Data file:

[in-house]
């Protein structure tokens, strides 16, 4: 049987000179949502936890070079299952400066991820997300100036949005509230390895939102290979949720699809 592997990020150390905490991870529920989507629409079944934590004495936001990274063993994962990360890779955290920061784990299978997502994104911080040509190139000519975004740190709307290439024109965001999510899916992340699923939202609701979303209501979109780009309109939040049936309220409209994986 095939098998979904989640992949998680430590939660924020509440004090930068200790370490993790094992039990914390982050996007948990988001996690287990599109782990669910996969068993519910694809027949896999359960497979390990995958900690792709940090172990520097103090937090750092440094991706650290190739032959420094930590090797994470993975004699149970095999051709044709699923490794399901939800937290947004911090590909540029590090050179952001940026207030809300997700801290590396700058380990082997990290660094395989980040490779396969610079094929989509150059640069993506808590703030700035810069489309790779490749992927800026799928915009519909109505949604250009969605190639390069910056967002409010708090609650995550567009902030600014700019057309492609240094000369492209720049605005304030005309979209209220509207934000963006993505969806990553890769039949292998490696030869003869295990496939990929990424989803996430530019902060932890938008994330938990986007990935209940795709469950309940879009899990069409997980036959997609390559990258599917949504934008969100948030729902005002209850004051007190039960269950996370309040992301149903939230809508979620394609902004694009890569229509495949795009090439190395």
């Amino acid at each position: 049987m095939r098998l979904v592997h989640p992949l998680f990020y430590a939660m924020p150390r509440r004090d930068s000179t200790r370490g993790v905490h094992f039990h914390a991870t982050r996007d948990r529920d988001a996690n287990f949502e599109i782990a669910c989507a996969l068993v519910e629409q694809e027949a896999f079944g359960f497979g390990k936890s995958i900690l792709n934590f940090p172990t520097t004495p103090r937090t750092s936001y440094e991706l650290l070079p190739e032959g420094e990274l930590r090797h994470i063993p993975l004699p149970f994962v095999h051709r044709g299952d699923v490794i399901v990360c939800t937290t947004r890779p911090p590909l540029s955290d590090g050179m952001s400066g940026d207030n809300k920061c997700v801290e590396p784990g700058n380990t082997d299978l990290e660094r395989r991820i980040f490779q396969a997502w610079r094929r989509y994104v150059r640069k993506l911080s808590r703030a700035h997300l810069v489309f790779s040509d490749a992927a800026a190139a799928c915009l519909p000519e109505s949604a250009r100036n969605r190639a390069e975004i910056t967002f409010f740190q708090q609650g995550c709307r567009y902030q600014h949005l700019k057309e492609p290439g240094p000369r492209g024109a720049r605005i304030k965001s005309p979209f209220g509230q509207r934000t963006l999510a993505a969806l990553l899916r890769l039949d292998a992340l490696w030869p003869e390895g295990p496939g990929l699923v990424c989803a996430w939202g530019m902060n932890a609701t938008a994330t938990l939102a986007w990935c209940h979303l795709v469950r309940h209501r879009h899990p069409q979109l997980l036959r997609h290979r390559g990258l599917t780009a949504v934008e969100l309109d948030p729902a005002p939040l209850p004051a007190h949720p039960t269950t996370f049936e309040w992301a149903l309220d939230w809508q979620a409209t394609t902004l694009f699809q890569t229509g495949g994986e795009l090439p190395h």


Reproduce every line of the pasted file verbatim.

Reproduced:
[in-house]
């Protein structure tokens, strides 16, 4: 049987000179949502936890070079299952400066991820997300100036949005509230390895939102290979949720699809 592997990020150390905490991870529920989507629409079944934590004495936001990274063993994962990360890779955290920061784990299978997502994104911080040509190139000519975004740190709307290439024109965001999510899916992340699923939202609701979303209501979109780009309109939040049936309220409209994986 095939098998979904989640992949998680430590939660924020509440004090930068200790370490993790094992039990914390982050996007948990988001996690287990599109782990669910996969068993519910694809027949896999359960497979390990995958900690792709940090172990520097103090937090750092440094991706650290190739032959420094930590090797994470993975004699149970095999051709044709699923490794399901939800937290947004911090590909540029590090050179952001940026207030809300997700801290590396700058380990082997990290660094395989980040490779396969610079094929989509150059640069993506808590703030700035810069489309790779490749992927800026799928915009519909109505949604250009969605190639390069910056967002409010708090609650995550567009902030600014700019057309492609240094000369492209720049605005304030005309979209209220509207934000963006993505969806990553890769039949292998490696030869003869295990496939990929990424989803996430530019902060932890938008994330938990986007990935209940795709469950309940879009899990069409997980036959997609390559990258599917949504934008969100948030729902005002209850004051007190039960269950996370309040992301149903939230809508979620394609902004694009890569229509495949795009090439190395």
């Amino acid at each position: 049987m095939r098998l979904v592997h989640p992949l998680f990020y430590a939660m924020p150390r509440r004090d930068s000179t200790r370490g993790v905490h094992f039990h914390a991870t982050r996007d948990r529920d988001a996690n287990f949502e599109i782990a669910c989507a996969l068993v519910e629409q694809e027949a896999f079944g359960f497979g390990k936890s995958i900690l792709n934590f940090p172990t520097t004495p103090r937090t750092s936001y440094e991706l650290l070079p190739e032959g420094e990274l930590r090797h994470i063993p993975l004699p149970f994962v095999h051709r044709g299952d699923v490794i399901v990360c939800t937290t947004r890779p911090p590909l540029s955290d590090g050179m952001s400066g940026d207030n809300k920061c997700v801290e590396p784990g700058n380990t082997d299978l990290e660094r395989r991820i980040f490779q396969a997502w610079r094929r989509y994104v150059r640069k993506l911080s808590r703030a700035h997300l810069v489309f790779s040509d490749a992927a800026a190139a799928c915009l519909p000519e109505s949604a250009r100036n969605r190639a390069e975004i910056t967002f409010f740190q708090q609650g995550c709307r567009y902030q600014h949005l700019k057309e492609p290439g240094p000369r492209g024109a720049r605005i304030k965001s005309p979209f209220g509230q509207r934000t963006l999510a993505a969806l990553l899916r890769l039949d292998a992340l490696w030869p003869e390895g295990p496939g990929l699923v990424c989803a996430w939202g530019m902060n932890a609701t938008a994330t938990l939102a986007w990935c209940h979303l795709v469950r309940h209501r879009h899990p069409q979109l997980l036959r997609h290979r390559g990258l599917t780009a949504v934008e969100l309109d948030p729902a005002p939040l209850p004051a007190h949720p039960t269950t996370f049936e309040w992301a149903l309220d939230w809508q979620a409209t394609t902004l694009f699809q890569t229509g495949g994986e795009l090439p190395h």